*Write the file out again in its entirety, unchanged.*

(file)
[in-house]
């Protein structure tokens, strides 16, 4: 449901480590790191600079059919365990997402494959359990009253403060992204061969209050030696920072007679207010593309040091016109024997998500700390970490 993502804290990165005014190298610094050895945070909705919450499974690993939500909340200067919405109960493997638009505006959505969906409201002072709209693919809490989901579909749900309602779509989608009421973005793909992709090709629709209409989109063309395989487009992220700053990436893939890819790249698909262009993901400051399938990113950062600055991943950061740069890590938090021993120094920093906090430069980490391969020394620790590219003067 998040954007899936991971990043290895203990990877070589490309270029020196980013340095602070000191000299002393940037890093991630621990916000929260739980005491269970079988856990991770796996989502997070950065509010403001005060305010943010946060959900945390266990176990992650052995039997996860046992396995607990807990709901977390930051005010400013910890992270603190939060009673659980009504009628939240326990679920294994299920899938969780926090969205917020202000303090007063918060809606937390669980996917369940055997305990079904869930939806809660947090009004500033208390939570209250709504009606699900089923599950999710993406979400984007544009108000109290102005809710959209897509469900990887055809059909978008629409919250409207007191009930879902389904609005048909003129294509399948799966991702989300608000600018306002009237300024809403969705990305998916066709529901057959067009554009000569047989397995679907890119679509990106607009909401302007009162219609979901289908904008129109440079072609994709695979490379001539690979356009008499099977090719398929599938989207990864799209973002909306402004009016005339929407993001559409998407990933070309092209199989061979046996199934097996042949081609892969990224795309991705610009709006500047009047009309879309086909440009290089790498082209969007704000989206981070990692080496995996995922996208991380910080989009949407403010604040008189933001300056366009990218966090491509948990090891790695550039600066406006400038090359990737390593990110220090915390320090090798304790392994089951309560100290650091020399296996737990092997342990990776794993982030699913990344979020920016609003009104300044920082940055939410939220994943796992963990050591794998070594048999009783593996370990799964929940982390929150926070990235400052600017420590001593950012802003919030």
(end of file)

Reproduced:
[in-house]
């Protein structure tokens, strides 16, 4: 449901480590790191600079059919365990997402494959359990009253403060992204061969209050030696920072007679207010593309040091016109024997998500700390970490 993502804290990165005014190298610094050895945070909705919450499974690993939500909340200067919405109960493997638009505006959505969906409201002072709209693919809490989901579909749900309602779509989608009421973005793909992709090709629709209409989109063309395989487009992220700053990436893939890819790249698909262009993901400051399938990113950062600055991943950061740069890590938090021993120094920093906090430069980490391969020394620790590219003067 998040954007899936991971990043290895203990990877070589490309270029020196980013340095602070000191000299002393940037890093991630621990916000929260739980005491269970079988856990991770796996989502997070950065509010403001005060305010943010946060959900945390266990176990992650052995039997996860046992396995607990807990709901977390930051005010400013910890992270603190939060009673659980009504009628939240326990679920294994299920899938969780926090969205917020202000303090007063918060809606937390669980996917369940055997305990079904869930939806809660947090009004500033208390939570209250709504009606699900089923599950999710993406979400984007544009108000109290102005809710959209897509469900990887055809059909978008629409919250409207007191009930879902389904609005048909003129294509399948799966991702989300608000600018306002009237300024809403969705990305998916066709529901057959067009554009000569047989397995679907890119679509990106607009909401302007009162219609979901289908904008129109440079072609994709695979490379001539690979356009008499099977090719398929599938989207990864799209973002909306402004009016005339929407993001559409998407990933070309092209199989061979046996199934097996042949081609892969990224795309991705610009709006500047009047009309879309086909440009290089790498082209969007704000989206981070990692080496995996995922996208991380910080989009949407403010604040008189933001300056366009990218966090491509948990090891790695550039600066406006400038090359990737390593990110220090915390320090090798304790392994089951309560100290650091020399296996737990092997342990990776794993982030699913990344979020920016609003009104300044920082940055939410939220994943796992963990050591794998070594048999009783593996370990799964929940982390929150926070990235400052600017420590001593950012802003919030």